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How to Reverse the Trend of Educational Failure in the U.S.

Standardized Testing is not the Answer

This is the third in a three-part series of blogs on declining student performance in our schools. In the first blog I pointed out that the mean SAT reading scores of U.S. high school students have fallen to their lowest levels in nearly 40 years, dropping four points in the last four years to 497, and only 43 percent of test takers achieved a total score indicating they are likely to succeed in college. In my second blog I looked at school accountability, teacher performance, and cheating in the schools. In this blog I question whether standardized testing is partly to blame for the disappointing results and what factors might be contributing to educational decline in the U.S.

Standardized tests have been touted as the best way to ensure that students all over the country are learning a specific curriculum to enhance test evaluation and comparability of scores over time. In these tests all students answer the same questions, usually in multiple-choice format, and each question has only one correct answer. They reward the ability to quickly answer superficial questions that do not require real thought. They do not measure the ability to think or create in any field. Their use encourages a narrowed curriculum, outdated methods of instruction, and harmful practices such as retention in grade and tracking. Some criticize standardized testing because teachers teach to the test rather than instill in students the analytical reasoning and critical thinking skills so essential to be competitive in an increasingly globalized and technology-oriented world.  

Standardized tests are based in behaviorist psychological theories from the nineteenth century. While our understanding of the brain and how people learn and think has progressed enormously, tests have remained the same. Behaviorism assumed that knowledge could be broken into separate bits and that people learned by passively absorbing these bits. Today, cognitive and developmental psychologists understand that knowledge is not separable bits and that people (including children) learn by connecting what they already know with what they are trying to learn. If they cannot actively make meaning out of what they are doing, they do not learn or remember. But most standardized tests do not incorporate the modern theories and are still based on recall of isolated facts and narrow skills.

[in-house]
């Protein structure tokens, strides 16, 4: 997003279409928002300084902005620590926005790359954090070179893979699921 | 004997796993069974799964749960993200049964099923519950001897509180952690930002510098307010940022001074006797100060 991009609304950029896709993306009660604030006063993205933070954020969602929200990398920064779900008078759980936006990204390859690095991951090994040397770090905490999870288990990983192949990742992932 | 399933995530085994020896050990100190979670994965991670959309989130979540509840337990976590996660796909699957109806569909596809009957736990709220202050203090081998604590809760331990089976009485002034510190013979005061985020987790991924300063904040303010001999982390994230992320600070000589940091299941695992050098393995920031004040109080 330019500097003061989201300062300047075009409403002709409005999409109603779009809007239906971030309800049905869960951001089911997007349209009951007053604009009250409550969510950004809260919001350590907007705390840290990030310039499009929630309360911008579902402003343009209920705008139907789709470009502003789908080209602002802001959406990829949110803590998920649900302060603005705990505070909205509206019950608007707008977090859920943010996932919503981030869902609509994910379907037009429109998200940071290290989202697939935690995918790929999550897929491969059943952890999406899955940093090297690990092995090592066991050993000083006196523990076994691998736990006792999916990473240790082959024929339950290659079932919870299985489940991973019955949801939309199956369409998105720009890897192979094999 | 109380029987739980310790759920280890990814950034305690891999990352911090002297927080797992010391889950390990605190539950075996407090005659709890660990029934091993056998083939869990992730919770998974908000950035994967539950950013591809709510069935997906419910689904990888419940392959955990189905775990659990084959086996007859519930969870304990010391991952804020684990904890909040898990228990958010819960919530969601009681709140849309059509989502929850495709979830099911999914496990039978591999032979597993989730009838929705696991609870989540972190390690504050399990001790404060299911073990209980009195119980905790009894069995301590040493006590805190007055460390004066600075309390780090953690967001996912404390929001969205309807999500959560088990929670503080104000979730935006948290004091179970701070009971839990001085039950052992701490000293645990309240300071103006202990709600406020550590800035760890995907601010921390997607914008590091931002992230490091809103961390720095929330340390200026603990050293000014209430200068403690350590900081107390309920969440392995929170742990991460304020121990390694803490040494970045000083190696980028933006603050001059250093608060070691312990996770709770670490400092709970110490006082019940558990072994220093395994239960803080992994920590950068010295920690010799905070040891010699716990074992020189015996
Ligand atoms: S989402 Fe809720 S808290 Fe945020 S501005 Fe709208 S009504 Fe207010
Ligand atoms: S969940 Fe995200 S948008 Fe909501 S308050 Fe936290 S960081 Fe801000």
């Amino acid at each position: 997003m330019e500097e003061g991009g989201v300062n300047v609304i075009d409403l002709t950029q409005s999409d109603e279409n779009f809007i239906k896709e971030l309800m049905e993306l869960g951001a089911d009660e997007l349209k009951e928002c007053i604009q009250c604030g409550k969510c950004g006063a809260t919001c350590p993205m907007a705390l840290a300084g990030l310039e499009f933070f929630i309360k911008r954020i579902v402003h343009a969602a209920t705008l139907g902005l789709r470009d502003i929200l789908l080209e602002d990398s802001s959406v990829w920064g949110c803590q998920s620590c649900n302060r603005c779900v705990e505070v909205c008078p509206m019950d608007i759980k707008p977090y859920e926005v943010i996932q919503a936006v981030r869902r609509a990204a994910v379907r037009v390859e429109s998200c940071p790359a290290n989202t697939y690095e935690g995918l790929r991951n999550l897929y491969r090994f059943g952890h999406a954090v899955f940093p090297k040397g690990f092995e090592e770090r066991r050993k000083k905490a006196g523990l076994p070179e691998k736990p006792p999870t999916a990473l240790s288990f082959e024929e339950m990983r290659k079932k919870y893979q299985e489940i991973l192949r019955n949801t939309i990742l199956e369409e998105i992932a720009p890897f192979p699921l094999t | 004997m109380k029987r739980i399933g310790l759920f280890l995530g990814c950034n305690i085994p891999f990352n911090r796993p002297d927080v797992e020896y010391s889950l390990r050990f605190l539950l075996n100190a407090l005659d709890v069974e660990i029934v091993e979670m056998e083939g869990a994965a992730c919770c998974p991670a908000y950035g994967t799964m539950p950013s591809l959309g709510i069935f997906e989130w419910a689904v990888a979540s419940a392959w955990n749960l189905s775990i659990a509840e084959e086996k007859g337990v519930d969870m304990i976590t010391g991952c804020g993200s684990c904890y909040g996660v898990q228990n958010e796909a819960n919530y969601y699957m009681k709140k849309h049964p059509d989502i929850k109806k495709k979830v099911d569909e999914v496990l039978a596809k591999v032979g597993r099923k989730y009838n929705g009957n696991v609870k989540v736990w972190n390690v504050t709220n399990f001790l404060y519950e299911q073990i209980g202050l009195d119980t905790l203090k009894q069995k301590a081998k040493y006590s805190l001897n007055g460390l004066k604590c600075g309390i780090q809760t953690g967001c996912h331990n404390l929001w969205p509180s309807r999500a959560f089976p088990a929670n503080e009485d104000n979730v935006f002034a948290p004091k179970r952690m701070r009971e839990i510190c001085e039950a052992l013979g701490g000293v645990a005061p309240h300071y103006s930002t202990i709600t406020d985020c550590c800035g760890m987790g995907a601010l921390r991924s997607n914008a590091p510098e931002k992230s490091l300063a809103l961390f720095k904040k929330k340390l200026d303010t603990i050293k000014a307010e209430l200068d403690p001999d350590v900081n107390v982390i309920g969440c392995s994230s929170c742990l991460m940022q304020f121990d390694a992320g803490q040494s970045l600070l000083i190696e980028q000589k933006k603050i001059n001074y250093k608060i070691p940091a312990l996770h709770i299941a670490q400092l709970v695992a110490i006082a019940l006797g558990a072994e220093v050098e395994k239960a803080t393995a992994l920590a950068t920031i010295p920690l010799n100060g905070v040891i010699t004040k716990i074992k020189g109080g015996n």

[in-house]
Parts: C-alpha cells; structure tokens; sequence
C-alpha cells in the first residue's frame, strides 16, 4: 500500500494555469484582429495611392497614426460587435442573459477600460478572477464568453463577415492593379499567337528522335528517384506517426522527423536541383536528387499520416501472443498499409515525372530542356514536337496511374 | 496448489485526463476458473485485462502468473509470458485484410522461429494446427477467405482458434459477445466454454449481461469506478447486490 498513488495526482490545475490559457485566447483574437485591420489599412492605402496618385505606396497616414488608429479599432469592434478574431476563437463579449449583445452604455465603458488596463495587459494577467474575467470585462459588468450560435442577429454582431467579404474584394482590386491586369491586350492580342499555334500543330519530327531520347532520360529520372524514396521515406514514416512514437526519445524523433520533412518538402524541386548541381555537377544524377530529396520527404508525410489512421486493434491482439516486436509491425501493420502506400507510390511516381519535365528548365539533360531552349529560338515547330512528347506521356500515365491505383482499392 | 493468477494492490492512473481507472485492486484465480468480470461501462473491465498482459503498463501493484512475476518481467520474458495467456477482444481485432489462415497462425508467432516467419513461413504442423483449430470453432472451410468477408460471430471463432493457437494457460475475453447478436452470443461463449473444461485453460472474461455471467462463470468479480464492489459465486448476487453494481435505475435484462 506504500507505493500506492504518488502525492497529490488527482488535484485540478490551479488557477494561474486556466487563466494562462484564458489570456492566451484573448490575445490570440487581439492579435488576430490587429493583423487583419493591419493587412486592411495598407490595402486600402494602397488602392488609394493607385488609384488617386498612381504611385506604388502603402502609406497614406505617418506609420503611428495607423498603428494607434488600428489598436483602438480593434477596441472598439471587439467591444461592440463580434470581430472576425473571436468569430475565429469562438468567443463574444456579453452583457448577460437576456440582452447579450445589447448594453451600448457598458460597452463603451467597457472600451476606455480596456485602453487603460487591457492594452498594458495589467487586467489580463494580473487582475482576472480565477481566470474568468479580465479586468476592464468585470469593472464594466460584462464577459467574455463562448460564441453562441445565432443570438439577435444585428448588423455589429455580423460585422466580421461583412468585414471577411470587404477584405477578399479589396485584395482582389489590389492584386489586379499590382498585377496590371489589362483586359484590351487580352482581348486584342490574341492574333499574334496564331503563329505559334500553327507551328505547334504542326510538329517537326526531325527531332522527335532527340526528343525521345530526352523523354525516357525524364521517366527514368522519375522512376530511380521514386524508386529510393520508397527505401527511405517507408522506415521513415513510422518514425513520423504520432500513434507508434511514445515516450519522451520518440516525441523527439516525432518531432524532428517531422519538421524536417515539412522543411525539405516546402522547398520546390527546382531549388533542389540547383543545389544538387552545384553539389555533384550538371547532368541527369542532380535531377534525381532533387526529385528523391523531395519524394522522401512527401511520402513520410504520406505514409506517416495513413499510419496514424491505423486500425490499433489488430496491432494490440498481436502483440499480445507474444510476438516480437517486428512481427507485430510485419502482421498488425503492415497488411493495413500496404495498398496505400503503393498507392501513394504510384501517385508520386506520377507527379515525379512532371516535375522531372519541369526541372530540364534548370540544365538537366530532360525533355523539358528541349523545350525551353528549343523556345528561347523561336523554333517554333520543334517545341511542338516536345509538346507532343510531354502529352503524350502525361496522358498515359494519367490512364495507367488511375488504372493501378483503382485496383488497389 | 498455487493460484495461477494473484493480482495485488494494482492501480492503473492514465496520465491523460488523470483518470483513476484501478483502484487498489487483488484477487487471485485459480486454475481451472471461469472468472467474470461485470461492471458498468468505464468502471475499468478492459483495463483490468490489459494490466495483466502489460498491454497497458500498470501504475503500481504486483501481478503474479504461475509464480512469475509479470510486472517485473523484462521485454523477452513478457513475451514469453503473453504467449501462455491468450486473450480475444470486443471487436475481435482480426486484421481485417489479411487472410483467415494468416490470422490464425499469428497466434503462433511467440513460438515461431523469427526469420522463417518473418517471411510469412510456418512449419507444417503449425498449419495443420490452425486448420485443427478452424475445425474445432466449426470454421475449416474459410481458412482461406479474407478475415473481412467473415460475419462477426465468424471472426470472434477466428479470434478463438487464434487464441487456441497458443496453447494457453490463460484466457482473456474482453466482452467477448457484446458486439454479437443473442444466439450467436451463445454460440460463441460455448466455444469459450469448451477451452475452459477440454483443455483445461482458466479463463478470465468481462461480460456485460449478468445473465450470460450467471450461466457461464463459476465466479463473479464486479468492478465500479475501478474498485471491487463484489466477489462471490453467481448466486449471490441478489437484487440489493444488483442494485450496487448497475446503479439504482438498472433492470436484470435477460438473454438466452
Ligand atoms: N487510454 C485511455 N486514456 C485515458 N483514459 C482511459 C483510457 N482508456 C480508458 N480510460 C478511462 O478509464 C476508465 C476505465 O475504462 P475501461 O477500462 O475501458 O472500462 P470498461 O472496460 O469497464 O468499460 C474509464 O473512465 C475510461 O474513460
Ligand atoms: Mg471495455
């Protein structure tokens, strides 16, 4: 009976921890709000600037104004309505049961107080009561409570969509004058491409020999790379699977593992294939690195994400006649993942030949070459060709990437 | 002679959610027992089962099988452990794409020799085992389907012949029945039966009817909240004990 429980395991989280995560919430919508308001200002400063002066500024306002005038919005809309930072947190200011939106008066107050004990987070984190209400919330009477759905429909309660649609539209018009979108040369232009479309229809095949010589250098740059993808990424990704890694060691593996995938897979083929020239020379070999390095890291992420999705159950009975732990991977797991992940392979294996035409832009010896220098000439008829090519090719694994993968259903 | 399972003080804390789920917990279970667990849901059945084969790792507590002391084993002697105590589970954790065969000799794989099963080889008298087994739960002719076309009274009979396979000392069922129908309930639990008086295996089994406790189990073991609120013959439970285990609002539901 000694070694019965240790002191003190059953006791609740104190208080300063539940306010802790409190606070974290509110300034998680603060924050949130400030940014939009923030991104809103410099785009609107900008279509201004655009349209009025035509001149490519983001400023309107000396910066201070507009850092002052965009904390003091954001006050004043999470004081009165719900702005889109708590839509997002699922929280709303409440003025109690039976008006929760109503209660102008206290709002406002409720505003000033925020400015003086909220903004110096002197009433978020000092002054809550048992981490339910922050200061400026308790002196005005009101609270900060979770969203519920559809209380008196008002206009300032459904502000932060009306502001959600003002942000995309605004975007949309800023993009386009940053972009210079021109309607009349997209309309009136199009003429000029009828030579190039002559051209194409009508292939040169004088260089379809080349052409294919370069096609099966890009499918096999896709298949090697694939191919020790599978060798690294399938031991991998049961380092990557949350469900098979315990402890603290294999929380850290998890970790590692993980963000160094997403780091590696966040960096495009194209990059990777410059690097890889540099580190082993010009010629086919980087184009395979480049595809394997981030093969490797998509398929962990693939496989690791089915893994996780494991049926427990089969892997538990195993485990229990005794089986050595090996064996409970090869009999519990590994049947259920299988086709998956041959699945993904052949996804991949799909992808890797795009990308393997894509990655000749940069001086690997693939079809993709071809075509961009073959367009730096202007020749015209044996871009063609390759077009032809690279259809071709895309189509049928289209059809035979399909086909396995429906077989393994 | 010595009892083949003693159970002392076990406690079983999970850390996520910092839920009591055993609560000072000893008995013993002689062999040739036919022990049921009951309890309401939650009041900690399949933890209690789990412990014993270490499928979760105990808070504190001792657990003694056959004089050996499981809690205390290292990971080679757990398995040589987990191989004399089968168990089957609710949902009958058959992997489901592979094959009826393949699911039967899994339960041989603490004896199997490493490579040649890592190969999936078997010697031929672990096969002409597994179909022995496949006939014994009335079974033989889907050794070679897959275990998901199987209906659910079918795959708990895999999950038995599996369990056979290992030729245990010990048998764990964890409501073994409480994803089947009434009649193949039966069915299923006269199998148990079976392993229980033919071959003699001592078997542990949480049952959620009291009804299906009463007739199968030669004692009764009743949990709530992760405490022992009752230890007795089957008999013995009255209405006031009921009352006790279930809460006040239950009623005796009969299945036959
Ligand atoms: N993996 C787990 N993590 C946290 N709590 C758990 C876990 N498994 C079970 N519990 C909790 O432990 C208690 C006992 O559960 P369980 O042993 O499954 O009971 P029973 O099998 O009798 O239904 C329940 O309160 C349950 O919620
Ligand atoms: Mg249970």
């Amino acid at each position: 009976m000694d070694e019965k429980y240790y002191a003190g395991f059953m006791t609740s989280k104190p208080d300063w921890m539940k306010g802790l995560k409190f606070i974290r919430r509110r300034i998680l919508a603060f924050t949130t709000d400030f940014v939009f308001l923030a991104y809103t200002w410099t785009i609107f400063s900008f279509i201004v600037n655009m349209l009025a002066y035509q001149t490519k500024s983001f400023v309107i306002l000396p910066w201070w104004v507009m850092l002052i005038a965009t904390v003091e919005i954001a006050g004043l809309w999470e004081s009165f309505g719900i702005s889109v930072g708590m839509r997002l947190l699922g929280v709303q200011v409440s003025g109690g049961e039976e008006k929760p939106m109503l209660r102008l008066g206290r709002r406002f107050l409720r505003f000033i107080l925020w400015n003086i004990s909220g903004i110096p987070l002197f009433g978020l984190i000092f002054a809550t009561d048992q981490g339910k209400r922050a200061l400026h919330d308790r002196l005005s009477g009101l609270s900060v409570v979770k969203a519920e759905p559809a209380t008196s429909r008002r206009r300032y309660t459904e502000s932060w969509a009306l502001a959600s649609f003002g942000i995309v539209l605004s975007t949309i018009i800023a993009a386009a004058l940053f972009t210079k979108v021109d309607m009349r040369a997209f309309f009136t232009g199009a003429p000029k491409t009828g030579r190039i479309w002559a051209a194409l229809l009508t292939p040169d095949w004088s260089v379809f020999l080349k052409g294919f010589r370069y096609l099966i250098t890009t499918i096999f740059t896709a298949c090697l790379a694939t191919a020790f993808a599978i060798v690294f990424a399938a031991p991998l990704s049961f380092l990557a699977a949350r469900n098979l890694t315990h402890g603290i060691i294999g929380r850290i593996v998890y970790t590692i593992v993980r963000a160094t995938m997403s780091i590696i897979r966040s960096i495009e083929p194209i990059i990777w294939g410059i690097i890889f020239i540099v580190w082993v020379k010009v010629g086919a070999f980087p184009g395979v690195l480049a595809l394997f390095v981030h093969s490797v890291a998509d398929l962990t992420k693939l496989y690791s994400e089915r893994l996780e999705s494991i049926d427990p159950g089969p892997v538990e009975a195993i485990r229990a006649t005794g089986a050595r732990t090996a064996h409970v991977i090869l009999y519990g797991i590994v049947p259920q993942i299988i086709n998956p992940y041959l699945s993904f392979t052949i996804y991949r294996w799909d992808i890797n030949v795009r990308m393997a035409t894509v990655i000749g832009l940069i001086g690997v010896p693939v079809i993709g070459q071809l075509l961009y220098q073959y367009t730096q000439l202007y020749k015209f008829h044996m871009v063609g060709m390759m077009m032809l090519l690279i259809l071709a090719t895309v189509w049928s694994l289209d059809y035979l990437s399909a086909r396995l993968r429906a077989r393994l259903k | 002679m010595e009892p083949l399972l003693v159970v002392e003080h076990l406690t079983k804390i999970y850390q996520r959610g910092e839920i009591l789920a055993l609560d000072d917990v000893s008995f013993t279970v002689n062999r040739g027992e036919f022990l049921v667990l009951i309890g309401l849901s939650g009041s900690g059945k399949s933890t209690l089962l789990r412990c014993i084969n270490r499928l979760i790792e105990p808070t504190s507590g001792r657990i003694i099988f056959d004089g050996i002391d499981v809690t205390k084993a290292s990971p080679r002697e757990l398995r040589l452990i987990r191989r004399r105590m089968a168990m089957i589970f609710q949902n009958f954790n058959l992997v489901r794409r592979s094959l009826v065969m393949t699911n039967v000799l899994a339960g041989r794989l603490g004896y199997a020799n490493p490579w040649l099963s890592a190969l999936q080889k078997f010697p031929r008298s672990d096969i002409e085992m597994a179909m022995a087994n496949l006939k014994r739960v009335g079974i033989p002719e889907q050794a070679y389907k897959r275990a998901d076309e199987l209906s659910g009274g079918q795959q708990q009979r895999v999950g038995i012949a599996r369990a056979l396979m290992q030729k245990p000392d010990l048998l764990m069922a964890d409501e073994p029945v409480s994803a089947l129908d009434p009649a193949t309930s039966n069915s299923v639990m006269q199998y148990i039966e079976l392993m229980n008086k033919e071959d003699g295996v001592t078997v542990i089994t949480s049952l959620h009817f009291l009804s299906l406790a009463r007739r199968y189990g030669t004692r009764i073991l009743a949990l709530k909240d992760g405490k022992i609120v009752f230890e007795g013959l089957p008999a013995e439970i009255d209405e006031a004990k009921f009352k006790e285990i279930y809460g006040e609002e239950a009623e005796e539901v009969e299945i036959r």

Multiple-choice tests are a very poor yardstick of student performance. They do not measure the ability to write, to use math, to make meaning from text when reading, to understand scientific methods or reasoning, or to grasp social science concepts. Nor do these tests adequately measure thinking skills or assess what people can do on real-world tasks.

Standardized, multiple choice tests were not originally designed to provide help to teachers. Classroom surveys show teachers do not find scores from standardized tests very helpful, so they rarely use them. The tests do not provide information that can help a teacher understand what to do next in working with a student because they do not indicate how the student learns or thinks. Good evaluation would provide helpful information to teachers.

The question really is whether there are better ways to evaluate student achievement or ability? The answer is “yes.’ Good teacher observation, documentation of student work, and performance-based assessment, all of which involve the direct evaluation of student effort on real learning tasks, provide useful material for teachers, parents, the community and the government. However, there is one aspect that can’t be measured and is largely behind the declining test scores, -- the declining work ethic in society. I see it all too often in my college classes. Even bright students lack the motivation to put the hours in to learn the material and look for the easy way out. They look for shortcuts, search the Internet for term papers that can be purchased online, and they outright cheat. What’s worse is that many of them see nothing wrong with their behavior and use the excuse that “everyone does it” as the rationalization for their unethical actions.

Unfortunately, student cheaters are only mimicking what is all too prevalent in society especially the business world. We have been bombarded with stories of fraud in the government, Medicare programs, the financial services industry, housing, insider trading and Ponzi schemes. Until we get our ethical house in order including re-creating the work ethic that was responsible for “American Exceptionalism,” we are likely to simply remain afloat all the while treading water to stay even with students from other countries and trying to avoid being overcome by the Chinese.

Blog posted by Steven Mintz, aka Ethics Sage, on September 28, 2011